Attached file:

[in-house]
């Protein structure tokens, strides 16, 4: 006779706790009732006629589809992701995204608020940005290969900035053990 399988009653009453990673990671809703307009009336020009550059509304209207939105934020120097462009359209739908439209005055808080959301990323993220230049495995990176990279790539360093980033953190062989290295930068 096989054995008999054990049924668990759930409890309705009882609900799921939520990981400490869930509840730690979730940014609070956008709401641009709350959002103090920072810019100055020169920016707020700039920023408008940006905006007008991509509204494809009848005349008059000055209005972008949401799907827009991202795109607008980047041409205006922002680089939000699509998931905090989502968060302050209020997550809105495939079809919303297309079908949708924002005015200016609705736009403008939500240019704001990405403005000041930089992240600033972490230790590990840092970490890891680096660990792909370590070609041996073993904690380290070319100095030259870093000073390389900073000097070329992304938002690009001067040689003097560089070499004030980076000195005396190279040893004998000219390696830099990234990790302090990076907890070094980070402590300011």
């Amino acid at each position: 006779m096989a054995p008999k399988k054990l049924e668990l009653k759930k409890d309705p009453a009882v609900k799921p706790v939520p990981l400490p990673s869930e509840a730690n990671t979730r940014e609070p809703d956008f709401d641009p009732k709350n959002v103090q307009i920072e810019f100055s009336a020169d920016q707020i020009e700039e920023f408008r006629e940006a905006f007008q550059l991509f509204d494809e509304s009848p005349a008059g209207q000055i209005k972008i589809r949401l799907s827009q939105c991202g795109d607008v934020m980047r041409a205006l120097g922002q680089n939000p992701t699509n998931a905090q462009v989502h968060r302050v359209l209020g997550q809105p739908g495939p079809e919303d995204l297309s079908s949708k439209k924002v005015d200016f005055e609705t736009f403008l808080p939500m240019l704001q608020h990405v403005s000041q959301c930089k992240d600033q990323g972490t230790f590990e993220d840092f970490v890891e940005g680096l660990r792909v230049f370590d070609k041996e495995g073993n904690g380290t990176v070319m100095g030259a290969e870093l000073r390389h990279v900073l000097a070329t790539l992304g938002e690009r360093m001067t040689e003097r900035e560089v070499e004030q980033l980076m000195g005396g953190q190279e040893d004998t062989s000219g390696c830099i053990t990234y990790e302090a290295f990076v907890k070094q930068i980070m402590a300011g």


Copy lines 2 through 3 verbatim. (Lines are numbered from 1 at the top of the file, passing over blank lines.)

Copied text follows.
């Protein structure tokens, strides 16, 4: 006779706790009732006629589809992701995204608020940005290969900035053990 399988009653009453990673990671809703307009009336020009550059509304209207939105934020120097462009359209739908439209005055808080959301990323993220230049495995990176990279790539360093980033953190062989290295930068 096989054995008999054990049924668990759930409890309705009882609900799921939520990981400490869930509840730690979730940014609070956008709401641009709350959002103090920072810019100055020169920016707020700039920023408008940006905006007008991509509204494809009848005349008059000055209005972008949401799907827009991202795109607008980047041409205006922002680089939000699509998931905090989502968060302050209020997550809105495939079809919303297309079908949708924002005015200016609705736009403008939500240019704001990405403005000041930089992240600033972490230790590990840092970490890891680096660990792909370590070609041996073993904690380290070319100095030259870093000073390389900073000097070329992304938002690009001067040689003097560089070499004030980076000195005396190279040893004998000219390696830099990234990790302090990076907890070094980070402590300011």
């Amino acid at each position: 006779m096989a054995p008999k399988k054990l049924e668990l009653k759930k409890d309705p009453a009882v609900k799921p706790v939520p990981l400490p990673s869930e509840a730690n990671t979730r940014e609070p809703d956008f709401d641009p009732k709350n959002v103090q307009i920072e810019f100055s009336a020169d920016q707020i020009e700039e920023f408008r006629e940006a905006f007008q550059l991509f509204d494809e509304s009848p005349a008059g209207q000055i209005k972008i589809r949401l799907s827009q939105c991202g795109d607008v934020m980047r041409a205006l120097g922002q680089n939000p992701t699509n998931a905090q462009v989502h968060r302050v359209l209020g997550q809105p739908g495939p079809e919303d995204l297309s079908s949708k439209k924002v005015d200016f005055e609705t736009f403008l808080p939500m240019l704001q608020h990405v403005s000041q959301c930089k992240d600033q990323g972490t230790f590990e993220d840092f970490v890891e940005g680096l660990r792909v230049f370590d070609k041996e495995g073993n904690g380290t990176v070319m100095g030259a290969e870093l000073r390389h990279v900073l000097a070329t790539l992304g938002e690009r360093m001067t040689e003097r900035e560089v070499e004030q980033l980076m000195g005396g953190q190279e040893d004998t062989s000219g390696c830099i053990t990234y990790e302090a290295f990076v907890k070094q930068i980070m402590a300011g």